Among the patients with WG, the allele carriage frequencies of Z and S were 7.4% and 11.5%, respectively. The frequencies of the 6 possible genotypes differed in a statistically significant manner between cases and controls (P = 0.01). The general genetic 2-parameter codominant model provided the best fit to the data. Compared with the normal MM genotype, the odds ratio (OR) for MZ or MS genotypes was 1.47 (95% confidence interval [95% CI] 0.98–2.22), and the OR for ZZ, SS, or SZ genotypes was 14.58 (95% CI 2.33–∞). ORs of similar direction and magnitude were observed within the restricted cohorts that excluded cases and controls carrying ≥1 Z or ≥1 S allele.
Both Z and S alleles display associations with risk of WG in a codominant genetic pattern. These findings strengthen the evidence of a causal link between α1AT deficiency and susceptibility to WG.
PMCID: PMC3123032  PMID: 20827781
8.  Imatinib mesylate (Gleevec) in the treatment of diffuse cutaneous systemic sclerosis: results of a 1-year, phase IIa, single-arm, open-label clinical trial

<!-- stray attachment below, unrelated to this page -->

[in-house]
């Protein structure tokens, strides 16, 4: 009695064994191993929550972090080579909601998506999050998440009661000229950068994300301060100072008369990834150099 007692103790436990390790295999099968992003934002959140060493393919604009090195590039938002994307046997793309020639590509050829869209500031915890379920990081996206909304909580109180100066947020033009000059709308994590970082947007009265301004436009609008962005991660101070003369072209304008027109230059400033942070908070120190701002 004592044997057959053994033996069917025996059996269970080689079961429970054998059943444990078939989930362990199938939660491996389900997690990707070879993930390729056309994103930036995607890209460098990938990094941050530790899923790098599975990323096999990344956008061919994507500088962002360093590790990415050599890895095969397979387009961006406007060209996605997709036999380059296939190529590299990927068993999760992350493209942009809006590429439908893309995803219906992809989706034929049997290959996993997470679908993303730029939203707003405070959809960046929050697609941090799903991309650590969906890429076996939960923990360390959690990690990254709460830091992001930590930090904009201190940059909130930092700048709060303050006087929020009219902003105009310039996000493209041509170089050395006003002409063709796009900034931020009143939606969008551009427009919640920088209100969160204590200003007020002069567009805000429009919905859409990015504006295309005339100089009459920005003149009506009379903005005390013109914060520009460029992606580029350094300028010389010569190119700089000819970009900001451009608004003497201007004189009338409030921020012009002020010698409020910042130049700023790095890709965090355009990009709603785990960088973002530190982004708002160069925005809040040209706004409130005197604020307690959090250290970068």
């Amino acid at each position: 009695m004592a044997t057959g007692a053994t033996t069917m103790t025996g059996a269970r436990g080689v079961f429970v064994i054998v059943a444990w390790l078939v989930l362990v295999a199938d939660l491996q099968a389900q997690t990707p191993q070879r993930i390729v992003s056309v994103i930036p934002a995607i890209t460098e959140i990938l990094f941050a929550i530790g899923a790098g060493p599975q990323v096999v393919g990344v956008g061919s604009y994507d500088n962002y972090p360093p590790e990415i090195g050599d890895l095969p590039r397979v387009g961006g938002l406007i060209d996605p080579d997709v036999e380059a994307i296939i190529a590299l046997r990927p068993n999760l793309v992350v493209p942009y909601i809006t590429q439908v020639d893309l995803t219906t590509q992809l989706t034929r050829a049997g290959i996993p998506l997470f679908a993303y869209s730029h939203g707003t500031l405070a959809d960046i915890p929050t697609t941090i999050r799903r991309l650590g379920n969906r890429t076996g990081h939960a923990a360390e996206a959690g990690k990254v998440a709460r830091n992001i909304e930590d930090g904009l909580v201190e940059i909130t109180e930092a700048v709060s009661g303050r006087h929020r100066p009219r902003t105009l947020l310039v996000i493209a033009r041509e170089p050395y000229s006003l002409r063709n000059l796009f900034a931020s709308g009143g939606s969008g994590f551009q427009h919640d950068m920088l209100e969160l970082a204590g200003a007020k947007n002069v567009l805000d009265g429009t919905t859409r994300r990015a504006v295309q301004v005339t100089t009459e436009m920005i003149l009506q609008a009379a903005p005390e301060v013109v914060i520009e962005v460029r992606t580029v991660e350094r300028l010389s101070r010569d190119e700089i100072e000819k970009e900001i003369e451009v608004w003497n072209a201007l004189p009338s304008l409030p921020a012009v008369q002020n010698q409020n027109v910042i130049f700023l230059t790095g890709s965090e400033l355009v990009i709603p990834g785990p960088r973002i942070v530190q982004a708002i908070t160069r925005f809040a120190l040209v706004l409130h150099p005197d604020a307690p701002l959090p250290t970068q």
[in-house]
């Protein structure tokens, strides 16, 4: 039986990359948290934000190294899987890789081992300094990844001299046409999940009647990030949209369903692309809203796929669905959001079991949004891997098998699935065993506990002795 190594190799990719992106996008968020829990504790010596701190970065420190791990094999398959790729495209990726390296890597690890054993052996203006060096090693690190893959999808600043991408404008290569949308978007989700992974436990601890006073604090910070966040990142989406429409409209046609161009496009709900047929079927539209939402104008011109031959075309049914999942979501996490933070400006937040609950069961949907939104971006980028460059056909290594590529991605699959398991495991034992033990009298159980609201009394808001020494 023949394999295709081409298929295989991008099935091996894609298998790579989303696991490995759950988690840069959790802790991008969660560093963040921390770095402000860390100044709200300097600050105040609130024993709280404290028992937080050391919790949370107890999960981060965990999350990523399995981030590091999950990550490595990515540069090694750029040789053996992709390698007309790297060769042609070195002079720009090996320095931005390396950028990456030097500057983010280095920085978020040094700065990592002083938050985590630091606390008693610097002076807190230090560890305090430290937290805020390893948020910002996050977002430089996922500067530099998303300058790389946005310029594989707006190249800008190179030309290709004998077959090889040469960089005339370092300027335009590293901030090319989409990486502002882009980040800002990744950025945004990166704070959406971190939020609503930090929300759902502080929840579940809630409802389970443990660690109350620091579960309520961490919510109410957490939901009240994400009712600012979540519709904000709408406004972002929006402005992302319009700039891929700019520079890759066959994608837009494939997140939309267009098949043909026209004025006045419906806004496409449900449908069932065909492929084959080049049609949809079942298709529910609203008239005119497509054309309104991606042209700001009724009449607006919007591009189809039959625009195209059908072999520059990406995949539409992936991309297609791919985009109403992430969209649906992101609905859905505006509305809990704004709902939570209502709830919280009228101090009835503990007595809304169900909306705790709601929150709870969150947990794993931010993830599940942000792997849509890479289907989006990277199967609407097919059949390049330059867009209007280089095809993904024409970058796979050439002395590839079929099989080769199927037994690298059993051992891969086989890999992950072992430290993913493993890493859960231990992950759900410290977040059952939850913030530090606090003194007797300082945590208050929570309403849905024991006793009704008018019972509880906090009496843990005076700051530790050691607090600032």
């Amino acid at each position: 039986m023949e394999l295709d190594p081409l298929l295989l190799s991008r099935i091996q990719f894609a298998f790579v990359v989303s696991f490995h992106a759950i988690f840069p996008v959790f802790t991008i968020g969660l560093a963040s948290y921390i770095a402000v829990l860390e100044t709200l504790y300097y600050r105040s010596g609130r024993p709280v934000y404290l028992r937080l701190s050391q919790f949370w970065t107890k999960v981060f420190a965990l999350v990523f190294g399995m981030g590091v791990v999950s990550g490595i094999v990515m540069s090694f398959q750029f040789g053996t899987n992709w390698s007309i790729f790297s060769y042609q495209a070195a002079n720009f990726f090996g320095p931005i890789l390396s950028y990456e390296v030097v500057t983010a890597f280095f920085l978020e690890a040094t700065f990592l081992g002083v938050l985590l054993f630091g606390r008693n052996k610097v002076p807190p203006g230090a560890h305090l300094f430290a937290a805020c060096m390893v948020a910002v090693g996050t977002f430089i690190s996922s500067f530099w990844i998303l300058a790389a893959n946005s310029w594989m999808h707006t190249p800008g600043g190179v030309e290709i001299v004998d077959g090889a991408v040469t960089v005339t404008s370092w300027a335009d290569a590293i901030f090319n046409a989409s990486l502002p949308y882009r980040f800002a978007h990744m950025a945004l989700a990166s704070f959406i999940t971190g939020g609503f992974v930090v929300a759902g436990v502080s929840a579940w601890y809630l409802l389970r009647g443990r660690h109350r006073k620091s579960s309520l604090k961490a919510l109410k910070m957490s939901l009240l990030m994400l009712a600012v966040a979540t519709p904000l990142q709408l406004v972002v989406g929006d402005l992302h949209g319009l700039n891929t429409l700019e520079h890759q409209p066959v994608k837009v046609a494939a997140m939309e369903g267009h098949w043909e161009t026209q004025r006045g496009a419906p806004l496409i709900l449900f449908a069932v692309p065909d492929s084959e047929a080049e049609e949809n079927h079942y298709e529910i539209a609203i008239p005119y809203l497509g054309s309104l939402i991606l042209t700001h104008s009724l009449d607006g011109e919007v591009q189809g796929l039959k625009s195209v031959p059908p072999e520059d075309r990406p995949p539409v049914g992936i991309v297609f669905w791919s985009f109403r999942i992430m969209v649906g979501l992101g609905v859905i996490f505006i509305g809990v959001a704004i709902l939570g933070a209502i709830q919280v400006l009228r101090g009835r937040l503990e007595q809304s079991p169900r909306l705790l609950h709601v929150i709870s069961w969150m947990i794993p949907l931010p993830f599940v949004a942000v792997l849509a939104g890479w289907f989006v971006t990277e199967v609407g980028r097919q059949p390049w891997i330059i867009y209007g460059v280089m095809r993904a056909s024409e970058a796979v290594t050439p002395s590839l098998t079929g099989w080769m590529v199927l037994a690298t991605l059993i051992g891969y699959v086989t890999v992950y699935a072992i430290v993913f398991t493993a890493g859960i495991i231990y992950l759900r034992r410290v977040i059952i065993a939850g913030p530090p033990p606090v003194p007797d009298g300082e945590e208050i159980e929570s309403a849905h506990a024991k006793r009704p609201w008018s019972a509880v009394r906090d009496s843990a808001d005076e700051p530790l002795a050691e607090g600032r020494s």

Annals of the Rheumatic Diseases  2011;70(6):1003-1009.
To assess the safety and effectiveness of imatinib mesylate in the treatment of diffuse cutaneous systemic sclerosis (dcSSc).
In this phase IIa, open-label, single-arm clinical trial, 30 patients with dcSSc were treated with imatinib 400 mg daily. Patients were monitored monthly for safety assessments. Modified Rodnan skin scores (MRSS) were assessed every 3 months. Pulmonary function testing, chest radiography, echocardiography and skin biopsies were performed at baseline and after 12 months of treatment.
Twenty-four patients completed 12 months of therapy. 171 adverse events (AE) with possible relation to imatinib were identified; 97.6% were grade 1 or 2. Twenty-four serious AE were identified, two of which were attributed to study medication. MRSS decreased by 6.6 points or 22.4% at 12 months (p=0.001). This change was evident starting at the 6-month time point (Δ=−4.5; p<0.001) and was seen in patients with both early and late-stage disease. Forced vital capacity (FVC) improved by 6.4% predicted (p=0.008), and the diffusion capacity remained stable. The improvement in FVC was significantly greater in patients without interstitial lung disease. Health-related quality of life measures improved or remained stable. Blinded dermatopathological analysis confirmed a significant decrease in skin thickness and improvement in skin morphology.
Treatment with imatinib was tolerated by most patients in this cohort. Although AE were common, most were mild to moderate. In this open-label experience, improvements in skin thickening and FVC were observed. Further investigation of tyrosine kinase inhibition for dcSSc in a double-blind randomised placebo controlled trial is warranted., NCT00555581
PMCID: PMC3086082  PMID: 21398330

Results 1-8 (8)